Taner Edis (yet another contributor to 50 Voices of Disbelief!) has replied to Jerry Coyne and me, over at the Secular Outpost Blog , an outpost, as it were of Secular Web/Internet Infidels.
Taner has an interesting take on this, and his views certainly merit consideration. He says that Jerry Coyne and I "are correct, and obviously so" when we say something like the following:
"[I]n their zeal to defend evolution education, many American scientific organizations, from the National Academy of Sciences to the National Center for Science Education, have endorsed what amounts to a liberal theological doctrine concerning the compatibility of science and supernatural religion. Indeed, they do so with an explicit concern to reassure the public that science is not associated with dirty ideas such as atheism. Given that natural science is notoriously an area where nonbelievers are overrepresented, this is odd. Indeed, some of those nonbelieving scientists who expect to be represented by scientific organizations naturally feel put up upon by all this."
That's a fair enough representation of my position and perhaps of Jerry Coyne's.
What's more, Taner thinks the compatibilist line adopted by the science bodies is "bullshit".
At the same time, he emphasises the political realities, and describes some of them in detail. He thinks that the alleged compatibility of science and religion, and the arguments put for this, are bullshit, and that it's appropriate for him to argue as much in his own books, articles, and blog posts. At the same time, political reality demands that science organisations disseminate this same bullshit to their larger and different audience.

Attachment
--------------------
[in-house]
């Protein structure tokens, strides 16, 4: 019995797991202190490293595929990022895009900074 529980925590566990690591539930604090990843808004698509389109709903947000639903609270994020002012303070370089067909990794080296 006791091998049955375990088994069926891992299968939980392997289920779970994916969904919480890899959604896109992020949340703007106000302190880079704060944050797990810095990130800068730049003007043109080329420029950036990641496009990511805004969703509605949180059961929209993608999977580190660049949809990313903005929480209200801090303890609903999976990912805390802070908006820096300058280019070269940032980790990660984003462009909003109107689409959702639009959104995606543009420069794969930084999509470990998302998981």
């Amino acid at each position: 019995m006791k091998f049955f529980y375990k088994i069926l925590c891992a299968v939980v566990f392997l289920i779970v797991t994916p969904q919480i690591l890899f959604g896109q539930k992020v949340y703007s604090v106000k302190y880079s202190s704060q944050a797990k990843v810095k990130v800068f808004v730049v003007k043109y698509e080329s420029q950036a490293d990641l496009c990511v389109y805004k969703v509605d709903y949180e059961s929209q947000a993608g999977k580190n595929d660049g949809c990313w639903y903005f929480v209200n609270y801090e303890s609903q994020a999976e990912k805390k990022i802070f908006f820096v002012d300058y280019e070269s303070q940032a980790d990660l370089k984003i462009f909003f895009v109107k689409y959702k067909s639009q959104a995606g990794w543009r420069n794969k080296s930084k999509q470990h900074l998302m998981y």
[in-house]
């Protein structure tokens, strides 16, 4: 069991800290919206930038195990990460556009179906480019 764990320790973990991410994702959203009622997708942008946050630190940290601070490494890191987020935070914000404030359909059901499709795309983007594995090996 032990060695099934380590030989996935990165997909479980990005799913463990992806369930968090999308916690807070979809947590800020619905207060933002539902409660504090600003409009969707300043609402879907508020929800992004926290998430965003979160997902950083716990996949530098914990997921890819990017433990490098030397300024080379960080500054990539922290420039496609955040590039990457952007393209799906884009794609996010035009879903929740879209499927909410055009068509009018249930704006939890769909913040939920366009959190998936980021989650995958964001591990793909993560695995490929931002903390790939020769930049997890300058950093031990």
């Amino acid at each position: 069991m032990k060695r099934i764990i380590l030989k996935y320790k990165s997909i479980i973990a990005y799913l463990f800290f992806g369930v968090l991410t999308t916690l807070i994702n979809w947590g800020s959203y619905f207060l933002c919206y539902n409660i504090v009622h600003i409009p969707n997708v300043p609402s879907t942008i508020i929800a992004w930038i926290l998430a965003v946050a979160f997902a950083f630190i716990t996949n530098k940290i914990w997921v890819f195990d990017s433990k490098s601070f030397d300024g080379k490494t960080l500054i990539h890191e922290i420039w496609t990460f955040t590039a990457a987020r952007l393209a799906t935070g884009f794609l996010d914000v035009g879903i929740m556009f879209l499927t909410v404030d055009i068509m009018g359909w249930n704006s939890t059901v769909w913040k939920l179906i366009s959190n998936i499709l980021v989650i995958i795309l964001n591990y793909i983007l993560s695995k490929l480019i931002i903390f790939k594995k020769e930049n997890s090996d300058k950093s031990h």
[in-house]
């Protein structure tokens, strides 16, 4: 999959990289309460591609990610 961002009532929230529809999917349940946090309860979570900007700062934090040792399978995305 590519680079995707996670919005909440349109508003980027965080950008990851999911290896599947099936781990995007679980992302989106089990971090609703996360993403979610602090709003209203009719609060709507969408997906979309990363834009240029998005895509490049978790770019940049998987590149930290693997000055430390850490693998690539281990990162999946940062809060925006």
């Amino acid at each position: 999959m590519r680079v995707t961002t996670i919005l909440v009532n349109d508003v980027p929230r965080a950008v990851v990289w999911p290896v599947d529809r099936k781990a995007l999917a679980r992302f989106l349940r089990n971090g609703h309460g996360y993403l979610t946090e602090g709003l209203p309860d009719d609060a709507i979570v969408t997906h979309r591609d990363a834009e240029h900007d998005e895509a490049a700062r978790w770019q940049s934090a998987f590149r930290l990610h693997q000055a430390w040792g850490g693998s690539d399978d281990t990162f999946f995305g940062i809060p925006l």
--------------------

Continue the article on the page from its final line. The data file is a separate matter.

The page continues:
"Very few actually read [my books, articles, and blog posts], and even less care about what I say, so the damage I can do by being honest is very limited. But if my political hopes for science are to be realized, the only feasible way I can see is for more liberal forms of religiosity to provide a buffer zone. I want superficial, bullshit varieties of compatibilism to become the conventional wisdom."
I'm not actually going to criticise this viewpoint, and not just because Taner is obviously an ally, etc. It's because I'm all too uncomfortably aware that this view may be correct, at the end of the day, and that maybe I'm naive in wanting to avoid peddling bullshit views to the wider public. When it's put this candidly, I respect the honesty. Taner's frankness is certainly refreshing compared with what Matt Nisbet might say on the same subject. I should add at this point, that I'm also well aware that (as someone emphasised to me in a private note) people like Eugenie Scott are among the good guys.
But for all that, I'm still uncomfortable about going down a path where we honestly and openly say one thing to a relatively elite audience that reads our books, etc., while applauding when the opposite is said to a mass audience. I'm not dogmatically opposed to elitism, noble lies, and so on. Maybe they sometimes have a consequentialist justification, but they're distasteful at best.
Edit: The above almost sounds like I'm ready to back down. I'm not, and I have larger reasons for not doing so. But I'm impressed that somebody - Taner Edis as it turns out - has finally articulated the hard-nosed view that some bullshit may be necessary bullshit. That's a debate we need to have within the rationalist tent.